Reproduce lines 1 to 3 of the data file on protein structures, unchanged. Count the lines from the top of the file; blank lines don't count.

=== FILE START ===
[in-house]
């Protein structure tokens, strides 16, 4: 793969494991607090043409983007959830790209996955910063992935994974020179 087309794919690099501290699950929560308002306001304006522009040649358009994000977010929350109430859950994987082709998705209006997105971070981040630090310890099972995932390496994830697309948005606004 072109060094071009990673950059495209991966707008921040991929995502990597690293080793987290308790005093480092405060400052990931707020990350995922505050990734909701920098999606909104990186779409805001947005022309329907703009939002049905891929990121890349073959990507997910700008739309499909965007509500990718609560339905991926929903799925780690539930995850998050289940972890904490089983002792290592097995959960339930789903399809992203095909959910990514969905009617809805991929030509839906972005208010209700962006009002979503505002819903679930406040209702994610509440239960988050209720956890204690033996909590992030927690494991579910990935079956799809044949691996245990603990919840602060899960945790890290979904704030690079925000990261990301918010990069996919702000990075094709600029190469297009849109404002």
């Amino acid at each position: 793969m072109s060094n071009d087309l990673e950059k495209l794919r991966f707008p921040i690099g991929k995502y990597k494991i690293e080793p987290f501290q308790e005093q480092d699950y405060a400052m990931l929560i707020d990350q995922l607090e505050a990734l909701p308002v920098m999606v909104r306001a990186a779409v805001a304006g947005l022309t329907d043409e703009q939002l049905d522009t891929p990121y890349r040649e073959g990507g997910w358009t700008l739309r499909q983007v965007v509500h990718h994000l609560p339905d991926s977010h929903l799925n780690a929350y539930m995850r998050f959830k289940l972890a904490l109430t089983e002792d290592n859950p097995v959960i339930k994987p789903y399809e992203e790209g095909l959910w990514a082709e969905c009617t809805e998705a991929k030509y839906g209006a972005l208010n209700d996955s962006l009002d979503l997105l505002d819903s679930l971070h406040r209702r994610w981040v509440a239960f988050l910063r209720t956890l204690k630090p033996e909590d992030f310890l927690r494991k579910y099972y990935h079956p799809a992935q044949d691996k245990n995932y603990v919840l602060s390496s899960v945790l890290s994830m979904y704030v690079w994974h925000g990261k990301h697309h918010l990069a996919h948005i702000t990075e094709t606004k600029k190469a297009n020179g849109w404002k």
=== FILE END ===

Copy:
[in-house]
């Protein structure tokens, strides 16, 4: 793969494991607090043409983007959830790209996955910063992935994974020179 087309794919690099501290699950929560308002306001304006522009040649358009994000977010929350109430859950994987082709998705209006997105971070981040630090310890099972995932390496994830697309948005606004 072109060094071009990673950059495209991966707008921040991929995502990597690293080793987290308790005093480092405060400052990931707020990350995922505050990734909701920098999606909104990186779409805001947005022309329907703009939002049905891929990121890349073959990507997910700008739309499909965007509500990718609560339905991926929903799925780690539930995850998050289940972890904490089983002792290592097995959960339930789903399809992203095909959910990514969905009617809805991929030509839906972005208010209700962006009002979503505002819903679930406040209702994610509440239960988050209720956890204690033996909590992030927690494991579910990935079956799809044949691996245990603990919840602060899960945790890290979904704030690079925000990261990301918010990069996919702000990075094709600029190469297009849109404002």
């Amino acid at each position: 793969m072109s060094n071009d087309l990673e950059k495209l794919r991966f707008p921040i690099g991929k995502y990597k494991i690293e080793p987290f501290q308790e005093q480092d699950y405060a400052m990931l929560i707020d990350q995922l607090e505050a990734l909701p308002v920098m999606v909104r306001a990186a779409v805001a304006g947005l022309t329907d043409e703009q939002l049905d522009t891929p990121y890349r040649e073959g990507g997910w358009t700008l739309r499909q983007v965007v509500h990718h994000l609560p339905d991926s977010h929903l799925n780690a929350y539930m995850r998050f959830k289940l972890a904490l109430t089983e002792d290592n859950p097995v959960i339930k994987p789903y399809e992203e790209g095909l959910w990514a082709e969905c009617t809805e998705a991929k030509y839906g209006a972005l208010n209700d996955s962006l009002d979503l997105l505002d819903s679930l971070h406040r209702r994610w981040v509440a239960f988050l910063r209720t956890l204690k630090p033996e909590d992030f310890l927690r494991k579910y099972y990935h079956p799809a992935q044949d691996k245990n995932y603990v919840l602060s390496s899960v945790l890290s994830m979904y704030v690079w994974h925000g990261k990301h697309h918010l990069a996919h948005i702000t990075e094709t606004k600029k190469a297009n020179g849109w404002k």